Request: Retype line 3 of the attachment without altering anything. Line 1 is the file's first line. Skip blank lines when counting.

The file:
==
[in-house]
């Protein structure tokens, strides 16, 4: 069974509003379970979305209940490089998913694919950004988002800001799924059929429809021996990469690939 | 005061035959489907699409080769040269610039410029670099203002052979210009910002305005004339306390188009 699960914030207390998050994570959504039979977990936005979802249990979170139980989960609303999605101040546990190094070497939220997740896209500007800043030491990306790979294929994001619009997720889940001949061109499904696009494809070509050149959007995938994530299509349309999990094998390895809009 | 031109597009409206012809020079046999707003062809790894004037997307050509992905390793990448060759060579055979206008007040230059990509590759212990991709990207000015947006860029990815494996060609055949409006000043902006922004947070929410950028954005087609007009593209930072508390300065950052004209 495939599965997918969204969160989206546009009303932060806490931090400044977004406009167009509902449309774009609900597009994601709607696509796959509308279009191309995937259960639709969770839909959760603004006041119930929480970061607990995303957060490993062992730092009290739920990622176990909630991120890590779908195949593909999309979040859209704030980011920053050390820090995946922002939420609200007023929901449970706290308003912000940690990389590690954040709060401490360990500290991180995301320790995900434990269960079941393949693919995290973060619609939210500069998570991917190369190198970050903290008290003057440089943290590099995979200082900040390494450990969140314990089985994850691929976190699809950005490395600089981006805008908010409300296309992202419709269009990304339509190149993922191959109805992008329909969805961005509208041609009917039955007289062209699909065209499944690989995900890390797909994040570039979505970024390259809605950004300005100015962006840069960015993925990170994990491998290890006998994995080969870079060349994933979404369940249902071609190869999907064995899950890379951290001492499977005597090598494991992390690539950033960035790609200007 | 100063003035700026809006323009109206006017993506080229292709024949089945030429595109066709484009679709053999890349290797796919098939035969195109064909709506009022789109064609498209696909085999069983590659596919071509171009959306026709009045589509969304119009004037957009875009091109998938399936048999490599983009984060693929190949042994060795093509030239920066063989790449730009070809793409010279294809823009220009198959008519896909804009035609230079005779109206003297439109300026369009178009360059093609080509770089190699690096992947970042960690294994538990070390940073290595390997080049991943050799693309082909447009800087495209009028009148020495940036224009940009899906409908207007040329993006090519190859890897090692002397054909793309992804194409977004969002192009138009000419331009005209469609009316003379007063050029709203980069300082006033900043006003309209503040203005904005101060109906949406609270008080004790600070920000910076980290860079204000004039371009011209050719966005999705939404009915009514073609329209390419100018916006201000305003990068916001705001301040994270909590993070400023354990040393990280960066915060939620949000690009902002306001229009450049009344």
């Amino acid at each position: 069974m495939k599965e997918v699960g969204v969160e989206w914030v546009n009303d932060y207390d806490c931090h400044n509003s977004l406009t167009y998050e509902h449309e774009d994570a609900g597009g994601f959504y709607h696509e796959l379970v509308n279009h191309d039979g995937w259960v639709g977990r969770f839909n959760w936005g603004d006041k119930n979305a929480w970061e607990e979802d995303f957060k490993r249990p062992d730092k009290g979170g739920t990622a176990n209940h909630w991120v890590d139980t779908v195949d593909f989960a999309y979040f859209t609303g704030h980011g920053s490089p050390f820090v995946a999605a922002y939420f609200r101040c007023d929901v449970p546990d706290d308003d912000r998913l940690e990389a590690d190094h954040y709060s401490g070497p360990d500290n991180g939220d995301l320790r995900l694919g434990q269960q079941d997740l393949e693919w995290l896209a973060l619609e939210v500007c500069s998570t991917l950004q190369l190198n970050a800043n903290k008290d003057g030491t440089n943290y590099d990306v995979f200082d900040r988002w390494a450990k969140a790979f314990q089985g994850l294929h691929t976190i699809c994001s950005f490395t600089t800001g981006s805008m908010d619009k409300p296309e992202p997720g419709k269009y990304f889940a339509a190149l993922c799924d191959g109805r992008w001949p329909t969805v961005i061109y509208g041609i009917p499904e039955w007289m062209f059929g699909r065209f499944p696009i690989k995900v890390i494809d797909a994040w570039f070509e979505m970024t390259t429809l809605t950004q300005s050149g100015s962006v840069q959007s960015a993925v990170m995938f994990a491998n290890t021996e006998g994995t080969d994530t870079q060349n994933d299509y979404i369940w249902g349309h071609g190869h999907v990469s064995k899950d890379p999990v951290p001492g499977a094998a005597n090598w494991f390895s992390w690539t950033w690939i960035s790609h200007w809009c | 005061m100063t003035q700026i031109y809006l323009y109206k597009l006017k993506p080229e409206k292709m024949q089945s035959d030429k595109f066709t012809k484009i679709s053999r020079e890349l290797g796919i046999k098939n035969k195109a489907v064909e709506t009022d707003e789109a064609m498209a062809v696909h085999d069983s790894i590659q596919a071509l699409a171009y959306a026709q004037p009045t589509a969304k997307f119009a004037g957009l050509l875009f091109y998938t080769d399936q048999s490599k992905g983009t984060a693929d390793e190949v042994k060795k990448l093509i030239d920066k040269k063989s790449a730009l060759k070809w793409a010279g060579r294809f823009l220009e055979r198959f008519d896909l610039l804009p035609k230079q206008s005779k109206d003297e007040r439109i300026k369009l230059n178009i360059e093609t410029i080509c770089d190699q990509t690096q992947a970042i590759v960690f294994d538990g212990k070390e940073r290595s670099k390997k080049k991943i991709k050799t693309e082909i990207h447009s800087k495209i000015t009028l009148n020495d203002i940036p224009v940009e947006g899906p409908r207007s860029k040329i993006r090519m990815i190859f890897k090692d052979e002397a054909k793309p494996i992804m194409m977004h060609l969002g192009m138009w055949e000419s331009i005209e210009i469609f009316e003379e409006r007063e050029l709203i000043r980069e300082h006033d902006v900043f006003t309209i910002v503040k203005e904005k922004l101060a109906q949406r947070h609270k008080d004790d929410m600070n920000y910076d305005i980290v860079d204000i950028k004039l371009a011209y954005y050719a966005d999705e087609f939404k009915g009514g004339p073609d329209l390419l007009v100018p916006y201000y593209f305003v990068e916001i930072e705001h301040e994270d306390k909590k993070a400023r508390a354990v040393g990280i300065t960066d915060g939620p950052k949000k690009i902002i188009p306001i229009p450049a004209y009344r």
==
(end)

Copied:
């Amino acid at each position: 069974m495939k599965e997918v699960g969204v969160e989206w914030v546009n009303d932060y207390d806490c931090h400044n509003s977004l406009t167009y998050e509902h449309e774009d994570a609900g597009g994601f959504y709607h696509e796959l379970v509308n279009h191309d039979g995937w259960v639709g977990r969770f839909n959760w936005g603004d006041k119930n979305a929480w970061e607990e979802d995303f957060k490993r249990p062992d730092k009290g979170g739920t990622a176990n209940h909630w991120v890590d139980t779908v195949d593909f989960a999309y979040f859209t609303g704030h980011g920053s490089p050390f820090v995946a999605a922002y939420f609200r101040c007023d929901v449970p546990d706290d308003d912000r998913l940690e990389a590690d190094h954040y709060s401490g070497p360990d500290n991180g939220d995301l320790r995900l694919g434990q269960q079941d997740l393949e693919w995290l896209a973060l619609e939210v500007c500069s998570t991917l950004q190369l190198n970050a800043n903290k008290d003057g030491t440089n943290y590099d990306v995979f200082d900040r988002w390494a450990k969140a790979f314990q089985g994850l294929h691929t976190i699809c994001s950005f490395t600089t800001g981006s805008m908010d619009k409300p296309e992202p997720g419709k269009y990304f889940a339509a190149l993922c799924d191959g109805r992008w001949p329909t969805v961005i061109y509208g041609i009917p499904e039955w007289m062209f059929g699909r065209f499944p696009i690989k995900v890390i494809d797909a994040w570039f070509e979505m970024t390259t429809l809605t950004q300005s050149g100015s962006v840069q959007s960015a993925v990170m995938f994990a491998n290890t021996e006998g994995t080969d994530t870079q060349n994933d299509y979404i369940w249902g349309h071609g190869h999907v990469s064995k899950d890379p999990v951290p001492g499977a094998a005597n090598w494991f390895s992390w690539t950033w690939i960035s790609h200007w809009c | 005061m100063t003035q700026i031109y809006l323009y109206k597009l006017k993506p080229e409206k292709m024949q089945s035959d030429k595109f066709t012809k484009i679709s053999r020079e890349l290797g796919i046999k098939n035969k195109a489907v064909e709506t009022d707003e789109a064609m498209a062809v696909h085999d069983s790894i590659q596919a071509l699409a171009y959306a026709q004037p009045t589509a969304k997307f119009a004037g957009l050509l875009f091109y998938t080769d399936q048999s490599k992905g983009t984060a693929d390793e190949v042994k060795k990448l093509i030239d920066k040269k063989s790449a730009l060759k070809w793409a010279g060579r294809f823009l220009e055979r198959f008519d896909l610039l804009p035609k230079q206008s005779k109206d003297e007040r439109i300026k369009l230059n178009i360059e093609t410029i080509c770089d190699q990509t690096q992947a970042i590759v960690f294994d538990g212990k070390e940073r290595s670099k390997k080049k991943i991709k050799t693309e082909i990207h447009s800087k495209i000015t009028l009148n020495d203002i940036p224009v940009e947006g899906p409908r207007s860029k040329i993006r090519m990815i190859f890897k090692d052979e002397a054909k793309p494996i992804m194409m977004h060609l969002g192009m138009w055949e000419s331009i005209e210009i469609f009316e003379e409006r007063e050029l709203i000043r980069e300082h006033d902006v900043f006003t309209i910002v503040k203005e904005k922004l101060a109906q949406r947070h609270k008080d004790d929410m600070n920000y910076d305005i980290v860079d204000i950028k004039l371009a011209y954005y050719a966005d999705e087609f939404k009915g009514g004339p073609d329209l390419l007009v100018p916006y201000y593209f305003v990068e916001i930072e705001h301040e994270d306390k909590k993070a400023r508390a354990v040393g990280i300065t960066d915060g939620p950052k949000k690009i902002i188009p306001i229009p450049a004209y009344r």